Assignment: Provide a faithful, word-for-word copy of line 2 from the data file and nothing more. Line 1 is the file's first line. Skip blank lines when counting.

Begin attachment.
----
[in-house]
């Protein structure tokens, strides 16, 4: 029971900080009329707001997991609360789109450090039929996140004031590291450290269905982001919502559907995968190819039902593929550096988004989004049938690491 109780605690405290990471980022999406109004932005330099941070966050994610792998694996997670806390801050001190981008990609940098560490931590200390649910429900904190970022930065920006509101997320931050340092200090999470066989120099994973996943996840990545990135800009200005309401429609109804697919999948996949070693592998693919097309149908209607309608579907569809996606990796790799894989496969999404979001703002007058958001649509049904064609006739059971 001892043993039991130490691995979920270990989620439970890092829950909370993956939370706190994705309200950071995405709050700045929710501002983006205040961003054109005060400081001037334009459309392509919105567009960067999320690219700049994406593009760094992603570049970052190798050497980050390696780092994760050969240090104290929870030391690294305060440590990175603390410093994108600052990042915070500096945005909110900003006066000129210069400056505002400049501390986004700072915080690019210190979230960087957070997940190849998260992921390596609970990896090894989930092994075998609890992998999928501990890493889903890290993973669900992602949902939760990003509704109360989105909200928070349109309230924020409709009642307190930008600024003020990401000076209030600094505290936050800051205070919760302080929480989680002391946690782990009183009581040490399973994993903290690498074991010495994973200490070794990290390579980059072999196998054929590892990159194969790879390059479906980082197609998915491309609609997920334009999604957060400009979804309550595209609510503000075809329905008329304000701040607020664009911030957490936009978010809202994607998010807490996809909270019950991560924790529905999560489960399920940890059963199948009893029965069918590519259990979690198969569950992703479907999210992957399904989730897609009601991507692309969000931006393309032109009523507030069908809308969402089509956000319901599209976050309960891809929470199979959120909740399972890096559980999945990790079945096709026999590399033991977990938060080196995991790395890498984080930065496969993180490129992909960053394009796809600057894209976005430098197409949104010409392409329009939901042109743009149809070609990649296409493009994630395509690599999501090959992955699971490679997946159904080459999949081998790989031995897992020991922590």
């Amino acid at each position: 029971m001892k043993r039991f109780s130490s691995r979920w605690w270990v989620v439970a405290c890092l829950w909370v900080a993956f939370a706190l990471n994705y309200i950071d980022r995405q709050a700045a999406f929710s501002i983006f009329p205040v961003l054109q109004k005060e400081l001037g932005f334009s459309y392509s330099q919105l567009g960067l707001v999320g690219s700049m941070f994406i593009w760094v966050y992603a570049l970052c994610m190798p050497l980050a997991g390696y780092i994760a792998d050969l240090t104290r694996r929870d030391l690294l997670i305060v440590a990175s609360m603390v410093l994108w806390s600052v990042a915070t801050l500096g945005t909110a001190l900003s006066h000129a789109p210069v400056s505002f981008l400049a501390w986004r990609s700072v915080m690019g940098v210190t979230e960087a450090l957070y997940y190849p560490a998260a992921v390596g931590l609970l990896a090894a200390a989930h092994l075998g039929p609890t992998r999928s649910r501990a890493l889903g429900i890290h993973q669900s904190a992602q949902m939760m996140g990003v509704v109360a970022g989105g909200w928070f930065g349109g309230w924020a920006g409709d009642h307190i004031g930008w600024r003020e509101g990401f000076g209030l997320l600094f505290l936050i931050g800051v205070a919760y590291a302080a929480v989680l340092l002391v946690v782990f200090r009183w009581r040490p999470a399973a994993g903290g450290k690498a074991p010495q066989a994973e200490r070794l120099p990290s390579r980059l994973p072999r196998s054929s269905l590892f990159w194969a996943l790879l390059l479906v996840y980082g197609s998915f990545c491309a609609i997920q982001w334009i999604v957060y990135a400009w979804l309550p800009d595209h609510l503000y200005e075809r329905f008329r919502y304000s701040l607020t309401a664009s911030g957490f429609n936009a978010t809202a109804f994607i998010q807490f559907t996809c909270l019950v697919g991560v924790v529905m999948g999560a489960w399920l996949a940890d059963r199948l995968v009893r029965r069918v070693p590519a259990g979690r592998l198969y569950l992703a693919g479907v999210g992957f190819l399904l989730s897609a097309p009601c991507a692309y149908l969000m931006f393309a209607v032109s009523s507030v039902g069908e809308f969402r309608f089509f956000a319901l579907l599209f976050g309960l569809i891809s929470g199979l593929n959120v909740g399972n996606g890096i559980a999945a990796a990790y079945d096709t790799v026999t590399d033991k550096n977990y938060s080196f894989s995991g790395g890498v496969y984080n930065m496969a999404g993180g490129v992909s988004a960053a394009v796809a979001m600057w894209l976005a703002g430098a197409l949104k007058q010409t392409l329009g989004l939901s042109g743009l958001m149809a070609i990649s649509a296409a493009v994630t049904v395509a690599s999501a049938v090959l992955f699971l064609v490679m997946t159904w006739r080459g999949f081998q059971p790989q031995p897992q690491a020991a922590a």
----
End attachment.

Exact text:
């Protein structure tokens, strides 16, 4: 029971900080009329707001997991609360789109450090039929996140004031590291450290269905982001919502559907995968190819039902593929550096988004989004049938690491 109780605690405290990471980022999406109004932005330099941070966050994610792998694996997670806390801050001190981008990609940098560490931590200390649910429900904190970022930065920006509101997320931050340092200090999470066989120099994973996943996840990545990135800009200005309401429609109804697919999948996949070693592998693919097309149908209607309608579907569809996606990796790799894989496969999404979001703002007058958001649509049904064609006739059971 001892043993039991130490691995979920270990989620439970890092829950909370993956939370706190994705309200950071995405709050700045929710501002983006205040961003054109005060400081001037334009459309392509919105567009960067999320690219700049994406593009760094992603570049970052190798050497980050390696780092994760050969240090104290929870030391690294305060440590990175603390410093994108600052990042915070500096945005909110900003006066000129210069400056505002400049501390986004700072915080690019210190979230960087957070997940190849998260992921390596609970990896090894989930092994075998609890992998999928501990890493889903890290993973669900992602949902939760990003509704109360989105909200928070349109309230924020409709009642307190930008600024003020990401000076209030600094505290936050800051205070919760302080929480989680002391946690782990009183009581040490399973994993903290690498074991010495994973200490070794990290390579980059072999196998054929590892990159194969790879390059479906980082197609998915491309609609997920334009999604957060400009979804309550595209609510503000075809329905008329304000701040607020664009911030957490936009978010809202994607998010807490996809909270019950991560924790529905999560489960399920940890059963199948009893029965069918590519259990979690198969569950992703479907999210992957399904989730897609009601991507692309969000931006393309032109009523507030069908809308969402089509956000319901599209976050309960891809929470199979959120909740399972890096559980999945990790079945096709026999590399033991977990938060080196995991790395890498984080930065496969993180490129992909960053394009796809600057894209976005430098197409949104010409392409329009939901042109743009149809070609990649296409493009994630395509690599999501090959992955699971490679997946159904080459999949081998790989031995897992020991922590």